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Ballet Co.Laboratory heads this weekend to the 1920s for a feminist, jazz-infused re-imagining of Georges Bizet's famous opera of love and death.

With an original score composed by Richard Erickson performed live, the St. Paul company's "Carmen in the 1920s" will be set in New York City during the Jazz Era instead of 1820s Spain and include speakeasies and swing dancing going en pointe.

Artistic director Zoé Emilie Henrot designed the Roaring '20-style costumes, along with Zander Brod and Phoebe Poole. To embody the free spirit of the era, the team included loose dress styles and used fabrics that wouldn't tear easily and that could stretch.

Here are five points that the costumers focused on:

Keeping movements in mind: The designers wanted to make sure that the performers could move freely and feel comfortable when swing dancing and doing the Charleston.

"We were working off of 1920s dress patterns, but the drop waist of so many garments for women specifically in that era don't really allow legs to go up," Henrot said.

To address the problem, the designers brought the waist up on the dress pattern but then placed a low ribbon to make it look like a drop waist from the time period.

Dancers wear wigs, an easier option than styling finger bobs and curls with the actual hair. And pearl necklaces and hats are all pinned in place for the different numbers.

For the pinstripe suits, the designers sought a stretchy fabric.

"We ended up finding only two different versions of pinstripe," Henrot said, and purchased as much as possible of those two types.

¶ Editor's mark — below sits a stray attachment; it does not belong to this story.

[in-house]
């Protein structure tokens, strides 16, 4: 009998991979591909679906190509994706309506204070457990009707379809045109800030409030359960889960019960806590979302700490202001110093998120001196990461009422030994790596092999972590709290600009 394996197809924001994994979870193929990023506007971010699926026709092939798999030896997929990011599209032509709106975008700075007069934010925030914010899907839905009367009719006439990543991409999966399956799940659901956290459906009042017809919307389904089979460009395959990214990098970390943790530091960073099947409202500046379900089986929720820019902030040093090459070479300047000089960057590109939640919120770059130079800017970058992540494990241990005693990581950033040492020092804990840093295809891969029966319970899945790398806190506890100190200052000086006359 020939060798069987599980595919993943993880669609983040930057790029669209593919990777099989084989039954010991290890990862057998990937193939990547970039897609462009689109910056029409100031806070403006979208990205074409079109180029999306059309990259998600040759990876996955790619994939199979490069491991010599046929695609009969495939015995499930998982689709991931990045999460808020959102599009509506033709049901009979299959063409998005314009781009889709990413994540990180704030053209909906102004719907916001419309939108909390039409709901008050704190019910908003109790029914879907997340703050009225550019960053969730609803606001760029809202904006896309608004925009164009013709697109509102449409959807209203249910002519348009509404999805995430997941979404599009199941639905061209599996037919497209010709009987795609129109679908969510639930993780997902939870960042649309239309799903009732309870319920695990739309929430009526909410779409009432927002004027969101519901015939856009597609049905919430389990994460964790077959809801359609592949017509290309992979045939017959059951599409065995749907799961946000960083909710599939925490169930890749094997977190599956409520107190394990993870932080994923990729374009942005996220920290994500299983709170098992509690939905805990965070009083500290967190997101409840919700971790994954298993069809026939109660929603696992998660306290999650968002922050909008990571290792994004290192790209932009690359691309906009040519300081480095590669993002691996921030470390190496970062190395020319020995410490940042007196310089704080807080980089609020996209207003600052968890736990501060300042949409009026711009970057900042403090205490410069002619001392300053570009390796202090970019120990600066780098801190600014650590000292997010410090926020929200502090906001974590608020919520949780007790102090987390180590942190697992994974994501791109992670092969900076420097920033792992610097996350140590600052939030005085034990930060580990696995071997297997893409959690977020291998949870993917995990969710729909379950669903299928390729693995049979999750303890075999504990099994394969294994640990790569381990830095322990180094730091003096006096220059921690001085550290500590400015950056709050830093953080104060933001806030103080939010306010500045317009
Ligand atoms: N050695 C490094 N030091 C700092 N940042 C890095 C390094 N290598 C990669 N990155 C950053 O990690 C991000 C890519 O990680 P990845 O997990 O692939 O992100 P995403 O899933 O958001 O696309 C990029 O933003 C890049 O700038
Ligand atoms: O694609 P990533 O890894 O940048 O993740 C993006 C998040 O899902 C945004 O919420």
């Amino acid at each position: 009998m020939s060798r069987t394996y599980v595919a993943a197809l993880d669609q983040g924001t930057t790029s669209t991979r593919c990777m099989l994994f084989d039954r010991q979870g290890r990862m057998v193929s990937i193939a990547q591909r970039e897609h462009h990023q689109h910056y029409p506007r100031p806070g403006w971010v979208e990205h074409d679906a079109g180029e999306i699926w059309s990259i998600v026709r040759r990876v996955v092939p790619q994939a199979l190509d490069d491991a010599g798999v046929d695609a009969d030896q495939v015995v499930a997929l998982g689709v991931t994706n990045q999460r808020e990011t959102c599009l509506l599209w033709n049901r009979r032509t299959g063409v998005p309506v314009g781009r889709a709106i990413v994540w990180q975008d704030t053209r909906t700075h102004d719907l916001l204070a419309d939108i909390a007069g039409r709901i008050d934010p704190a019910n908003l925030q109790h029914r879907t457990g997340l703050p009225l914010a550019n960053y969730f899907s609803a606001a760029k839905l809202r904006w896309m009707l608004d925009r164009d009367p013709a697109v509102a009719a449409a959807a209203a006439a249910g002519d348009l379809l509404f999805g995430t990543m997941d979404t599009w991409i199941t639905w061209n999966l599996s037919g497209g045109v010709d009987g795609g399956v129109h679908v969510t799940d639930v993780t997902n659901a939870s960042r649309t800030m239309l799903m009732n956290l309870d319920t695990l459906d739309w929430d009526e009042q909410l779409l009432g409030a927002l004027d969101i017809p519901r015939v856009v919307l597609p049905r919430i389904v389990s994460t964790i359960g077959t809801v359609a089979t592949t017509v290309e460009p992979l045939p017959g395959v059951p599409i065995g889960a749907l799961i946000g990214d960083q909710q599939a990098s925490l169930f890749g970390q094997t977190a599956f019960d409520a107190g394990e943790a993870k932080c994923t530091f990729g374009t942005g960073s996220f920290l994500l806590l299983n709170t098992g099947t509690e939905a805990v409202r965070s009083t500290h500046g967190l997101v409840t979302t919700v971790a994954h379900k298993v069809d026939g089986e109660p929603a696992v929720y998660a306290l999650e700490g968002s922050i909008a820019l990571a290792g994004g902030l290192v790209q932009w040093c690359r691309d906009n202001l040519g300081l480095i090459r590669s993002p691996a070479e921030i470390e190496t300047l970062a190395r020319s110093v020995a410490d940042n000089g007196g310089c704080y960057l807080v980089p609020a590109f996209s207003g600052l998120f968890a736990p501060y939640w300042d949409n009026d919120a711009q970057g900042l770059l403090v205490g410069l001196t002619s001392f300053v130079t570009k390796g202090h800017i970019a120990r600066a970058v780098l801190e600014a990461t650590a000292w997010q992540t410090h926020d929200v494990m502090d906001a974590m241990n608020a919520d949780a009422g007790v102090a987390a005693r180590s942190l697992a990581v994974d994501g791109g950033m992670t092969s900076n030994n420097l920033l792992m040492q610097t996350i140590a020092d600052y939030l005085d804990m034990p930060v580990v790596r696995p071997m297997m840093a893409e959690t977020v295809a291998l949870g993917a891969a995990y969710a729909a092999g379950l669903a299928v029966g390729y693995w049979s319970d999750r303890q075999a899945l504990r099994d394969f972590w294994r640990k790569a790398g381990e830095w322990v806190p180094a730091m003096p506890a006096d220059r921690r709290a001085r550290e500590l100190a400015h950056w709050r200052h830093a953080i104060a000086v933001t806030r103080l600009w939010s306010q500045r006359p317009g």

The team ended up using spandex as it found that the material was friendly for the various movements. "We were looking at purchasing antique-style ones, but those are made out of canvas, and we knew that those were going to rip with the movement," Henrot said.

Etsy to the aid: Henrot said her team found a bounty of vintage dress patterns on Etsy. Many of the old patterns are very delicate, so the costumers made new patterns based on the original. This way it could be pinned without tearing.

Often, dress styles from the early 20th century are smaller in size than what is worn today. But luckily, most drop-waist dress styles are meant to be baggy.

"We've had to attach the dresses to a leotard so that they don't move around at the waist while the dancers are partnering," said Henrot. "That's kind of been an ongoing educational journey."

Color distinguishes characters: Henrot directed "Carmen in the 1920s" once before, and it was during her last season as artistic director of St. Paul Ballet. In preparing for Ballet Co.Laboratory's production, she decided to employ color as a way to help the audience follow the story.

"I wanted to make sure that everyone really had a distinct color who needed to be seen," said Henrot. "Last time, also, the gangsters were all in browns and blacks, and I felt like it was too dark. So I gave them a little bit more lightness this time."

You cannot have "Carmen" without the color red and so it makes its splash onstage. Henrot also wanted to make sure there was enough color onstage to make the show enticing while trying to honor the 1920s fashion scene.

Embracing uniforms: Besides the flapper looks found in the speakeasy scenes, the production explores the different costumes that workers wore in the 1920s. So, factory workers don linen dresses and aprons with muted colors. Telephone operators are in black collared uniforms and secretaries have a ribbon tie around their necks. The most challenging part for the costumers was coming up with a uniform for the baseball team, which is part of Ballet Co.Laboratory's reimagined story.

Developing the artist's artistry: Henrot and crew also wanted to embrace the production's open approach to gender and casting when coming up with costumes. The show has male-identifying dancers in pointe shoes and female-identifying ones in suits.

"I always like to play with gender," Henrot said.

She said that in casting, not only can that help to develop an artist's artistry but also it allows those who are part of the LGBTQ community to embrace their full self within what they're doing.


When: 7 p.m. Fri., 2 & 7 p.m. Sat., 2 p.m. Sun.

Where: E.M. Pearson Theatre, Concordia University, 312 N. Hamline Av., St. Paul.

Tickets: $40. 651-313-5967,

Correction: Previous versions of this story misspelled Zander Brod's last name.